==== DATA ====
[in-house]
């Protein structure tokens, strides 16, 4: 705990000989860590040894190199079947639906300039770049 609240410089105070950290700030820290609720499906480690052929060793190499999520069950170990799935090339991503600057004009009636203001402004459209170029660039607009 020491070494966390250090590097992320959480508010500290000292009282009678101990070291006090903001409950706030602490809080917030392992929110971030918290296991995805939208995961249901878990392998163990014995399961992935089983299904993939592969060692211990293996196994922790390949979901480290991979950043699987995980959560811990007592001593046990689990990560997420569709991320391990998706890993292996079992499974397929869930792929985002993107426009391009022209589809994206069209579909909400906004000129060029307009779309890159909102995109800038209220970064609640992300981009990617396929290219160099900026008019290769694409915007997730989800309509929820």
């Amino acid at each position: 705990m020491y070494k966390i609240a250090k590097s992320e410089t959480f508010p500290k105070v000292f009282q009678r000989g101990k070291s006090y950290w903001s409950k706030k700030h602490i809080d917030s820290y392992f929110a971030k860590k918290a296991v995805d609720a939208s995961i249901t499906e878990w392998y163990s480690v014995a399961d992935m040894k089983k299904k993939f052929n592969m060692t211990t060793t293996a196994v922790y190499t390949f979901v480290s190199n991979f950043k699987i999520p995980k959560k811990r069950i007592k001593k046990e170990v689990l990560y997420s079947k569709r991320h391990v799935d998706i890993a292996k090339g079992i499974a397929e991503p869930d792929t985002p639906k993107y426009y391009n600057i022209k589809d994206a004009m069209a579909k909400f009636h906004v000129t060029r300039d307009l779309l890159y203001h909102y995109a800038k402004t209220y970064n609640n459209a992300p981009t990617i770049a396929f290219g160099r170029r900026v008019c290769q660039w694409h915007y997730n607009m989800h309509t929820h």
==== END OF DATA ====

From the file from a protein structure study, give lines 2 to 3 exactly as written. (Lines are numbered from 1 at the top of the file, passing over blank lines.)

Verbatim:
């Protein structure tokens, strides 16, 4: 705990000989860590040894190199079947639906300039770049 609240410089105070950290700030820290609720499906480690052929060793190499999520069950170990799935090339991503600057004009009636203001402004459209170029660039607009 020491070494966390250090590097992320959480508010500290000292009282009678101990070291006090903001409950706030602490809080917030392992929110971030918290296991995805939208995961249901878990392998163990014995399961992935089983299904993939592969060692211990293996196994922790390949979901480290991979950043699987995980959560811990007592001593046990689990990560997420569709991320391990998706890993292996079992499974397929869930792929985002993107426009391009022209589809994206069209579909909400906004000129060029307009779309890159909102995109800038209220970064609640992300981009990617396929290219160099900026008019290769694409915007997730989800309509929820």
């Amino acid at each position: 705990m020491y070494k966390i609240a250090k590097s992320e410089t959480f508010p500290k105070v000292f009282q009678r000989g101990k070291s006090y950290w903001s409950k706030k700030h602490i809080d917030s820290y392992f929110a971030k860590k918290a296991v995805d609720a939208s995961i249901t499906e878990w392998y163990s480690v014995a399961d992935m040894k089983k299904k993939f052929n592969m060692t211990t060793t293996a196994v922790y190499t390949f979901v480290s190199n991979f950043k699987i999520p995980k959560k811990r069950i007592k001593k046990e170990v689990l990560y997420s079947k569709r991320h391990v799935d998706i890993a292996k090339g079992i499974a397929e991503p869930d792929t985002p639906k993107y426009y391009n600057i022209k589809d994206a004009m069209a579909k909400f009636h906004v000129t060029r300039d307009l779309l890159y203001h909102y995109a800038k402004t209220y970064n609640n459209a992300p981009t990617i770049a396929f290219g160099r170029r900026v008019c290769q660039w694409h915007y997730n607009m989800h309509t929820h």